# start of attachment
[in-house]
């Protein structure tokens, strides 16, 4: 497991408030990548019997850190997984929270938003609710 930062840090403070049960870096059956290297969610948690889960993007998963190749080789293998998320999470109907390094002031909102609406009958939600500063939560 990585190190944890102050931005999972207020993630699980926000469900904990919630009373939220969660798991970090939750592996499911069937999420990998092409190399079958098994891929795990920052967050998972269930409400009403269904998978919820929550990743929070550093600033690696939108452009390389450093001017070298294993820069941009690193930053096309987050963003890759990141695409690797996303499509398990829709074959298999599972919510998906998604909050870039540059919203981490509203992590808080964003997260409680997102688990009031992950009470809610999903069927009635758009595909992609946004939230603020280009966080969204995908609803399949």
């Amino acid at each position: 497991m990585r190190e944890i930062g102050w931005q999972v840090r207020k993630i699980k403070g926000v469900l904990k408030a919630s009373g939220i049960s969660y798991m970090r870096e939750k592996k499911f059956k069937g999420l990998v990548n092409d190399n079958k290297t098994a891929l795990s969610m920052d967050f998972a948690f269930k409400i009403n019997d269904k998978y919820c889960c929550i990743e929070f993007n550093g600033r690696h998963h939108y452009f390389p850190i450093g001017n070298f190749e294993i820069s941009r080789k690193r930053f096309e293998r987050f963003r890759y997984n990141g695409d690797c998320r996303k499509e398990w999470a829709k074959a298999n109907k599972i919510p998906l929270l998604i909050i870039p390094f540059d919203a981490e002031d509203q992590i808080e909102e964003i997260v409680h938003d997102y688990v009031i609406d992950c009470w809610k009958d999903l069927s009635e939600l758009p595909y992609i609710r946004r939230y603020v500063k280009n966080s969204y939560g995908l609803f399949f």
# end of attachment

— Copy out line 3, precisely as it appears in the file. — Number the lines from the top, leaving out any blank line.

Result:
């Amino acid at each position: 497991m990585r190190e944890i930062g102050w931005q999972v840090r207020k993630i699980k403070g926000v469900l904990k408030a919630s009373g939220i049960s969660y798991m970090r870096e939750k592996k499911f059956k069937g999420l990998v990548n092409d190399n079958k290297t098994a891929l795990s969610m920052d967050f998972a948690f269930k409400i009403n019997d269904k998978y919820c889960c929550i990743e929070f993007n550093g600033r690696h998963h939108y452009f390389p850190i450093g001017n070298f190749e294993i820069s941009r080789k690193r930053f096309e293998r987050f963003r890759y997984n990141g695409d690797c998320r996303k499509e398990w999470a829709k074959a298999n109907k599972i919510p998906l929270l998604i909050i870039p390094f540059d919203a981490e002031d509203q992590i808080e909102e964003i997260v409680h938003d997102y688990v009031i609406d992950c009470w809610k009958d999903l069927s009635e939600l758009p595909y992609i609710r946004r939230y603020v500063k280009n966080s969204y939560g995908l609803f399949f």